In August 2015, Wise announced her resignation as chancellor. Following a sabbatical, she will “serve as a tenured faculty member in the School of Molecular and Cellular Biology,” said The Chronicle. Wise did not specify the reason for her resignation, saying in a statement, “External issues have arisen over the past year that have distracted us from the important tasks at hand. I have concluded that these issues are diverting much-needed energy and attention from our goals. I therefore believe the time is right for me to step aside,” reports Inside Higher Ed.
In a settlement announced in November 2015, the university agreed to pay Salaita $875,000 on the condition that he not pursue employment opportunities there in the future, according to The Chronicle. Salaita is no longer interested in joining the faculty at the University of Illinois at Urbana-Champaign, a member of his legal team told The Chronicle. Instead, he accepted a position at the American University of Beirut.
The AAUP strongly criticized the University of Illinois’ handling of Salaita’s situation. In 2015, it added the campus to a list of censored institutions. The censure was lifted, however, at the AAUP’s annual meeting in June 2017. Although some members of the AAUP argued that the university “has not demonstrated clear and convincing evidence that it will adhere to AAUP principles and policies,” the organization found that the school’s administration had complied with the conditions originally established by the AAUP for removal from the list of censured institutions, reports The Chronicle.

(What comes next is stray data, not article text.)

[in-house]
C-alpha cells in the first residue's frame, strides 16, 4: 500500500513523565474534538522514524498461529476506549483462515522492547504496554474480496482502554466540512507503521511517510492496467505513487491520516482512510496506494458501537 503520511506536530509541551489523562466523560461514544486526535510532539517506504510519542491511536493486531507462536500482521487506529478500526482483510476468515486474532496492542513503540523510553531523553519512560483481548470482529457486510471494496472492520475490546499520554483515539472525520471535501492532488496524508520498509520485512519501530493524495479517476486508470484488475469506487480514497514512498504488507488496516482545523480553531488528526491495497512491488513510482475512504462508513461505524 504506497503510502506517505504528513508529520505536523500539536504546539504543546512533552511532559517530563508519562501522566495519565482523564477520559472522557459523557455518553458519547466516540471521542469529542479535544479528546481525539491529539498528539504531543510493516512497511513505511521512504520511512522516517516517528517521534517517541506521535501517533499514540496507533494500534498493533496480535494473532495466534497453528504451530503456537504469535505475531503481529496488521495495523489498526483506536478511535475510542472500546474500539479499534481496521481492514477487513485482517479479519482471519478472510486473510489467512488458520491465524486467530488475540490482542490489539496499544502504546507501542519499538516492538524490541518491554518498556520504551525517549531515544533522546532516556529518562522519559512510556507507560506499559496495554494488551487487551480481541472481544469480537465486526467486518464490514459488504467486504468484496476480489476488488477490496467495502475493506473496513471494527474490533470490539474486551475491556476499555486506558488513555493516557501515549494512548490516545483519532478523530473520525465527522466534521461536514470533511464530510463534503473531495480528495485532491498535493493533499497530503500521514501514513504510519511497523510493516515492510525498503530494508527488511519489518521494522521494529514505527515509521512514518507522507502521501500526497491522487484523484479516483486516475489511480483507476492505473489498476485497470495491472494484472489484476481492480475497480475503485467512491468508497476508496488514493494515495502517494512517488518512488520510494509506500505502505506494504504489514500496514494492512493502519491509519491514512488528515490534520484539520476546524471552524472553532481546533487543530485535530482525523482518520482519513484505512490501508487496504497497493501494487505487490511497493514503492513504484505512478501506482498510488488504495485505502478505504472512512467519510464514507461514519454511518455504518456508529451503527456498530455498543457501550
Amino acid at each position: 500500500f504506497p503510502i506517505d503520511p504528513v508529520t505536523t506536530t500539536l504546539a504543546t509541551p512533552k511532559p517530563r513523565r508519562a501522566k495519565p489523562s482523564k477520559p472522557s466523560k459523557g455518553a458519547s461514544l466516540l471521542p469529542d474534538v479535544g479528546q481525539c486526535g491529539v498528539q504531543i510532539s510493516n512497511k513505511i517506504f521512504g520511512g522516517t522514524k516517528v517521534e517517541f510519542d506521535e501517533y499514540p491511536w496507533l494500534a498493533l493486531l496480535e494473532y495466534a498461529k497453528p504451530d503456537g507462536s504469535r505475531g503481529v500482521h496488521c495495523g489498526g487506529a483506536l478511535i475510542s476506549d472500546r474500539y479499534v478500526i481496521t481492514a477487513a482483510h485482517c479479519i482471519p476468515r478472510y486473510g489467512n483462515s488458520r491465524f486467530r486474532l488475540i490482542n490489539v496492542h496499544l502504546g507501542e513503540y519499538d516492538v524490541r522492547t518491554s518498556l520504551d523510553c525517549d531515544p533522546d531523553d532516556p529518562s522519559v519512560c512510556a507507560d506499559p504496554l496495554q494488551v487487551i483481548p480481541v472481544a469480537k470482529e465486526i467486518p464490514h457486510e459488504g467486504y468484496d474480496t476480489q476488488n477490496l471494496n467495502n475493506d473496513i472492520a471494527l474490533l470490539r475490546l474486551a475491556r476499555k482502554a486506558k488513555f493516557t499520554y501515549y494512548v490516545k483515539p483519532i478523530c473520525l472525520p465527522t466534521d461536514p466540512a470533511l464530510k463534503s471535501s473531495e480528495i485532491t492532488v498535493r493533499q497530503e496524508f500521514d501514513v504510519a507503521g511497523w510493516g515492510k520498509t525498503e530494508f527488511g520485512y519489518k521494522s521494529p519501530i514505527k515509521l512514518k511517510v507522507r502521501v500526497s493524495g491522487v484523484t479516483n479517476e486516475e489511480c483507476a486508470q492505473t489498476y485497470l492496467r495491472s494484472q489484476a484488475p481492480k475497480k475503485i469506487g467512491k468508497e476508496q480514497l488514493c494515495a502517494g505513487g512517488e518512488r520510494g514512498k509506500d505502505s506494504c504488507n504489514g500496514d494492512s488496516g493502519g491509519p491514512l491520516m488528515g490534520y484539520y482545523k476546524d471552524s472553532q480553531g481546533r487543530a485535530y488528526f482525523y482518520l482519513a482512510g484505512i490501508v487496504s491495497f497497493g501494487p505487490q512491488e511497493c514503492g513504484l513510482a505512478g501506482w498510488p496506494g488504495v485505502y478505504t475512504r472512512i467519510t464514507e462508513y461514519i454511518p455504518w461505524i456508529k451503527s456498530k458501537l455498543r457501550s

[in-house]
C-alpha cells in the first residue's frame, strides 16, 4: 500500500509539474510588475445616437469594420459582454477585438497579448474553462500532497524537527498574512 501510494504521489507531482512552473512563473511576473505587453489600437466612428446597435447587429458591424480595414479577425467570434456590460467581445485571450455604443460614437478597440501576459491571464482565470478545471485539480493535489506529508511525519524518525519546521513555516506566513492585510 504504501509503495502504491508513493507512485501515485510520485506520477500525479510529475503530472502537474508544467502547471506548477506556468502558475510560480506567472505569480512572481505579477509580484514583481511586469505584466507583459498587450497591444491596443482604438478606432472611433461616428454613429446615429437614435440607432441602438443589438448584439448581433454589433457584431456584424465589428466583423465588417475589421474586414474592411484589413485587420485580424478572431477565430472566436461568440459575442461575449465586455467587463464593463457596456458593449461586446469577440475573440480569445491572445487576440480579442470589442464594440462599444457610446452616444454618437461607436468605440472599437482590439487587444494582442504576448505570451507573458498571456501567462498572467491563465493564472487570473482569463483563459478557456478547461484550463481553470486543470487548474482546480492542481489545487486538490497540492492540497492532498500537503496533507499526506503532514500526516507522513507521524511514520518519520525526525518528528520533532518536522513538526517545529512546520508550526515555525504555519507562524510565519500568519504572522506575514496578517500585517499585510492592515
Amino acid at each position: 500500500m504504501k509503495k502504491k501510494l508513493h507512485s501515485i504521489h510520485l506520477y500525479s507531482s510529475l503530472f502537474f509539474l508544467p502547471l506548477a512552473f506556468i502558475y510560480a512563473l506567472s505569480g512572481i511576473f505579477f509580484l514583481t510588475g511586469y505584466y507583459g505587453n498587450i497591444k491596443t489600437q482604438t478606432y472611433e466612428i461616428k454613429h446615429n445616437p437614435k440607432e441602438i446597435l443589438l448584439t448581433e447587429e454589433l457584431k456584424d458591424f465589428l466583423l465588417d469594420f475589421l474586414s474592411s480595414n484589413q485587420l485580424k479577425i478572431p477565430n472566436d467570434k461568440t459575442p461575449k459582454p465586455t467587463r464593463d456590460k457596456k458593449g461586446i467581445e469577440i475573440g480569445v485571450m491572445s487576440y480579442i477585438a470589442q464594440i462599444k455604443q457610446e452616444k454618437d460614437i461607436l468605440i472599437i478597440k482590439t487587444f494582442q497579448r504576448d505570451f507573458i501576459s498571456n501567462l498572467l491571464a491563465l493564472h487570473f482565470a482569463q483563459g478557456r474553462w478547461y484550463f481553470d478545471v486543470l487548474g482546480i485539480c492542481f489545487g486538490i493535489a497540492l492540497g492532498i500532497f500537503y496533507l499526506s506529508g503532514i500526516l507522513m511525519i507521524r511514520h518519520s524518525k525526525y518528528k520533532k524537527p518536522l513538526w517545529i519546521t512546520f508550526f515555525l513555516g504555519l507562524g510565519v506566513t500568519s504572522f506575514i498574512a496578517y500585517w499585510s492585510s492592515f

Salaita’s situation prompted discussion in the academic community about the process by which jobs are offered and accepted. Board approval of faculty hires, sometimes after the new faculty members have started teaching, is a common practice at institutions of higher education, reports The Chronicle. Calling Salaita’s case a “wake up call,” one professor at the Georgia Institute of Technology told The Chronicle, “the harrowing thing for me is that there’s no reason why this couldn’t have been anybody. This is not a special case. This is a thing now. This is a thing we have to ponder and consider.”
Professor Won Restitution in Settlement
Salaita was awarded $875,000 in a settlement reached with the University of Illinois. His case was handled by the Center for Constitutional Rights and the law firm Loevy & Loevy. Salaita subsequently accepted a position at the American University of Beirut.
The AAUP lifted the censure of the University of Illinois at Urbana-Champaign more than two years after the incident occurred
In 2015, the AAUP censored the University of Illinois at Urbana-Champaign for violating Salaita’s due process rights and academic freedoms. The censure was lifted at the AAUP’s annual meeting in 2017.
Prepared by Will Haskell ‘18
August 22, 2017